James begins this chapter with some questions for his readers. What is causing fights among them, and could the reason for these quarrels stem from the selfish desires inside of them? Often our arguments come from wanting to be right, from envy and coveting what we want but cannot have and from desiring attention and recognition that we are not getting from someone else. James then reminds us that we don’t have because we don’t ask God. Prayer is how we communicate with God, and when we go to Him with sincere requests for help, blessing and healing, He is eager to respond. When we come to Him with our selfish list of desires for pleasure, wealth and success, He sees our heart and motives, and He may turn a deaf ear to us.

To bring his point home, James contrasts what is means to make friends with the world versus devoting our lives to God. Going along with the world means enmity against God. Choosing the world’s values over God’s makes us His enemy. God jealously longs for our hearts, and if we humble ourselves and submit our lives to Him, He is gracious and will show His favor to us.

Some cause and effect statements are made in verses 7-10. Resist the devil and he will flee. Come near to God and He will come near to you. Humble yourselves before the Lord and He will lift you up. Sandwiched in these verses are some tangible things we can do to show we are submitted to God. We need to wash our hands (of the sin we are chasing,) purify our hearts (of the thoughts we are thinking,) grieve, mourn and wail as we repent from doing wrong things. When we respond in this manner, with a sincere desire to follow the purposes and will of God, He will lift us up.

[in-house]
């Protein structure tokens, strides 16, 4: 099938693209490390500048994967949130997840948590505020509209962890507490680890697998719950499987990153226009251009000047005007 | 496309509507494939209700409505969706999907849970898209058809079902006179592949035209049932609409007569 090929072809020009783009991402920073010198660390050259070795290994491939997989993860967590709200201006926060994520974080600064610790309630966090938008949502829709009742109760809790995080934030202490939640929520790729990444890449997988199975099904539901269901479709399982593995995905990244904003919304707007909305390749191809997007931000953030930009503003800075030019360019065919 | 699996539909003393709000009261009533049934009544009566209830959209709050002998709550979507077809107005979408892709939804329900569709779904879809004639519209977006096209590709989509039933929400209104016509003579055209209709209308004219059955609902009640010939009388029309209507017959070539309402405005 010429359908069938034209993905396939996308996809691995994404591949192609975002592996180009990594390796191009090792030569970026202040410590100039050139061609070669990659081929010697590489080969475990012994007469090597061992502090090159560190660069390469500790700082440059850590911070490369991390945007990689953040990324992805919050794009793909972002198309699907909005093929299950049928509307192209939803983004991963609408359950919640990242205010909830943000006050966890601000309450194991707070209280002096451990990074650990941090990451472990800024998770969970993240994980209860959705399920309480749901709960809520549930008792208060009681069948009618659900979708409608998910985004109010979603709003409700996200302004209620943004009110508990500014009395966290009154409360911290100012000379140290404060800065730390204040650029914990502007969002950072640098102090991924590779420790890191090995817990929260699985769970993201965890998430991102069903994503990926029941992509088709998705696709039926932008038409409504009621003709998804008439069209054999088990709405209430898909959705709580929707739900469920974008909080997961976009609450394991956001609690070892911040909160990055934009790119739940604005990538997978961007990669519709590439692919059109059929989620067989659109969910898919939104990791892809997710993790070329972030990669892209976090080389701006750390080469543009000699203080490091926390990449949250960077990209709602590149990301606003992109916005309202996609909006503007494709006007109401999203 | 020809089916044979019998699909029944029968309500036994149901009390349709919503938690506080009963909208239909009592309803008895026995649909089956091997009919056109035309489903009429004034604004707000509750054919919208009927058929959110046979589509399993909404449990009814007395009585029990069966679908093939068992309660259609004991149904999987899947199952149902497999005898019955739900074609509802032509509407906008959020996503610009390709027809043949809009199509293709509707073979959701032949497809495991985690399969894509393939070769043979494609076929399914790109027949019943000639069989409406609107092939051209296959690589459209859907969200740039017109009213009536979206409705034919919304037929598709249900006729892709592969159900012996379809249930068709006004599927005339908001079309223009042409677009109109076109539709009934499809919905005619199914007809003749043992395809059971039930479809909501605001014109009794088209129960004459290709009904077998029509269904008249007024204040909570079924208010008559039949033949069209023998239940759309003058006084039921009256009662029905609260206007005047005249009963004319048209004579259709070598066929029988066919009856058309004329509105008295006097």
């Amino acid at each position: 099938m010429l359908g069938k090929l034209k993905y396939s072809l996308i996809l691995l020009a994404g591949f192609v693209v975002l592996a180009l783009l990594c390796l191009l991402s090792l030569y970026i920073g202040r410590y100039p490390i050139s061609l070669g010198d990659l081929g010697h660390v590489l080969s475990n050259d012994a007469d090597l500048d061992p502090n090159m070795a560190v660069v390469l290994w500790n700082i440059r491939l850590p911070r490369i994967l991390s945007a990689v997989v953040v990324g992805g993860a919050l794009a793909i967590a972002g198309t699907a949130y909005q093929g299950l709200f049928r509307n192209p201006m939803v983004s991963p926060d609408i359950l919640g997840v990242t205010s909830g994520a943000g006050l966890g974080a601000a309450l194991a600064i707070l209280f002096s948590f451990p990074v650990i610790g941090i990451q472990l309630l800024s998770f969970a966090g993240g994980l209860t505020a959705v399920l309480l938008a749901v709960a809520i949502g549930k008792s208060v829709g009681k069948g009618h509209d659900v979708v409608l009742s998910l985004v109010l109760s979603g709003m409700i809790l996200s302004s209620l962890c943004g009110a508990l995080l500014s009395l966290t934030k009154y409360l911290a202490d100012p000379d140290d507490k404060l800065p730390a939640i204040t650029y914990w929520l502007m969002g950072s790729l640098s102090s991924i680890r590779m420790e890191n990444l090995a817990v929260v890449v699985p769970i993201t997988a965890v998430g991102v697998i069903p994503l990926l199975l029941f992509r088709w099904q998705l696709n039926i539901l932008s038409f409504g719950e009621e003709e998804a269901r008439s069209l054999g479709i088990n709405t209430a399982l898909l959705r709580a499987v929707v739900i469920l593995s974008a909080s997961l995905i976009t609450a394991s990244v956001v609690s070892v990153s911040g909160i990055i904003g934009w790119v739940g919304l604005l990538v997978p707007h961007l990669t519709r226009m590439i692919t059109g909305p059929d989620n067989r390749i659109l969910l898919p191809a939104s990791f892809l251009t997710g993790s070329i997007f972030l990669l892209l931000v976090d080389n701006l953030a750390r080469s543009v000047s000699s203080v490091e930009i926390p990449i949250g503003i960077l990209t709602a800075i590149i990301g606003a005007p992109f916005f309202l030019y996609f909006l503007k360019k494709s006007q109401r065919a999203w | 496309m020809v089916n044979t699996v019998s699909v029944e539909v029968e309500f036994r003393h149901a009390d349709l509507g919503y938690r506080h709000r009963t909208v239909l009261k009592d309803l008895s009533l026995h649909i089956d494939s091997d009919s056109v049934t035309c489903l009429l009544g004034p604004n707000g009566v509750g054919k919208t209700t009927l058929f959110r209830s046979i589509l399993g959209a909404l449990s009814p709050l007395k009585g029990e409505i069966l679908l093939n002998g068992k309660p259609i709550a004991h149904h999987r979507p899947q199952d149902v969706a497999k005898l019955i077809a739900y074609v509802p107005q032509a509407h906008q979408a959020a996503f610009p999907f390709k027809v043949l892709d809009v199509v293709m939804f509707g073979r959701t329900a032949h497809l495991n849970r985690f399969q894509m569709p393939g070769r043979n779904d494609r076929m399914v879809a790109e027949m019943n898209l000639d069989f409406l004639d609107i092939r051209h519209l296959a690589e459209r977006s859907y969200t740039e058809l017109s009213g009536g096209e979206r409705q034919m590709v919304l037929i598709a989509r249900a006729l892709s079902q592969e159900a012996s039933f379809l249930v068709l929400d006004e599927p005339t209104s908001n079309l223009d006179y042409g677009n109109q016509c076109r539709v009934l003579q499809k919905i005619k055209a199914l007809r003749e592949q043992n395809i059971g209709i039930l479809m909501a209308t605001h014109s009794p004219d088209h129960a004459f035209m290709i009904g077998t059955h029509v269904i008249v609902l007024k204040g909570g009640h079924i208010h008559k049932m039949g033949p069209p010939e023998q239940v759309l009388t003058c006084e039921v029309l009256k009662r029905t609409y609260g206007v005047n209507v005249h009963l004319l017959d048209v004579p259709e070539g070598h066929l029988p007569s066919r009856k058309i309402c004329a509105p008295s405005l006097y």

We need to treat one another well, and not slander, judge or speak against our brothers and sisters in Christ. God is the only judge, and we need to be focused on living holy and righteous lives. Concerning ourselves with only what we are individually supposed to be doing keeps us from trying to fix everyone else. This is another example of taking the log out of our own eye before looking at the speck in someone else’s.